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Title: Sub Surface Drip and Furrow Irrigation Experiment in Emerald
Authors: McHugh, Jack
Keywords: subsurface trickle irrigation (SDl)
drip systems
most efficient water users
suboptimal managemen
cotton water deficit stress
lighter soils
nitrate fluxes
deep drainage
flood irrigation
furrow irrigated cotton
pesticides and nutrients runoff
Issue Date: 30-Jun-2003
Publisher: Qld Department of Natural Resources and Mines
Series/Report no.: ;CRDC215C
Abstract: Due to the size and nature of the agricultural industry in Australia the adoption of subsurface trickle irrigation (SDl) in this country has been limited due to bad experiences of early installations (Arithony, 1996). Underpinning these experiences was the failure of research at the time to fully identify and communicate the potential benefits of the drip systems (Bristow et a1. , 2000). For these reasons it has taken twenty years for SDlto re-establish itself as a viable irrigation alternative in the Australian cotton industry. The large body of research from Israel and the USA has indicated that substantial increase in yield and water use efficiency can be achieved through the installation on SDl for a number of crops (Camp at a1. , 2000). in Australia some of these promised benefits have not materialised because surface irrigators here have been described as the among the most efficient water users in the world (Arithony, 1996) and poor SDl performance has been attributed to suboptimal management based on observed cotton water deficit stress (HuIme and O'Brien, 2000). The use and management of SDl on Vertosols in Australia is poorly understood and many comparative studies have been treated with scepticism, (HuIme and O'Brien, 2000). Only two water balance studies have been conducted on the system. A study on lighter soils in the Emerald Irrigation Area, (M. MCCosker, pers. comm. ) demonstrated an increase in cotton yield and a doubling in WUE with SDl when compared with flood irrigation. On a Vertosol, total water used was 20-30% less with SDl, however water and nitrate fluxes (deep drainage), were significantly greater than under flood irrigation (Ian Gordon, pers. comm. ). Research by the cotton industry funded program "Minimising Pesticides in the Riverine environment"(1993- 1996) found unacceptable levels of sediment and chemical pollutants in surface runoff water from furrow irrigated cotton. Carroll et al. (1988) identified up to 80% of erosion was associated with rainstorm events, particularly soon after flood irrigation, and pesticides and nutrients are transported with the runoff and eroded sediment.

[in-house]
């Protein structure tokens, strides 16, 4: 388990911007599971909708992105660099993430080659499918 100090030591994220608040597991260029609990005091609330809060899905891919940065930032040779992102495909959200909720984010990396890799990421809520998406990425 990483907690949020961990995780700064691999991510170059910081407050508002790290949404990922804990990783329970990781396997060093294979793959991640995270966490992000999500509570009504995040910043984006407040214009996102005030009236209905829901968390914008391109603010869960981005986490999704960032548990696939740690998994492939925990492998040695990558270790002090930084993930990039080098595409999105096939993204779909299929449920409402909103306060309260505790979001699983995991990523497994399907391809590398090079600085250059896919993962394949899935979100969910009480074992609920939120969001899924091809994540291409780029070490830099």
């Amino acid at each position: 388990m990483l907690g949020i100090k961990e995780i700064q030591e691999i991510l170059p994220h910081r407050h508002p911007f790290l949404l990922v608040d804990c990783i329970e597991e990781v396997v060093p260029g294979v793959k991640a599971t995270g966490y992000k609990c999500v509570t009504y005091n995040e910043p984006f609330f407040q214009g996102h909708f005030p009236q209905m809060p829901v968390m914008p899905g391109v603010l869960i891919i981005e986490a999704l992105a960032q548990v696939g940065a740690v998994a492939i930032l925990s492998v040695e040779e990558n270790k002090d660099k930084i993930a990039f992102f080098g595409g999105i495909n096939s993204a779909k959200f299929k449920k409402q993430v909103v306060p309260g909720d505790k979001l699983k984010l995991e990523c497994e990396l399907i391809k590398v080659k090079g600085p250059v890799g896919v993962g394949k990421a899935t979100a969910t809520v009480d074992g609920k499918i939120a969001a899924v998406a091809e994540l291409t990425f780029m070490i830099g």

Appears in Collections:2003 Final Reports

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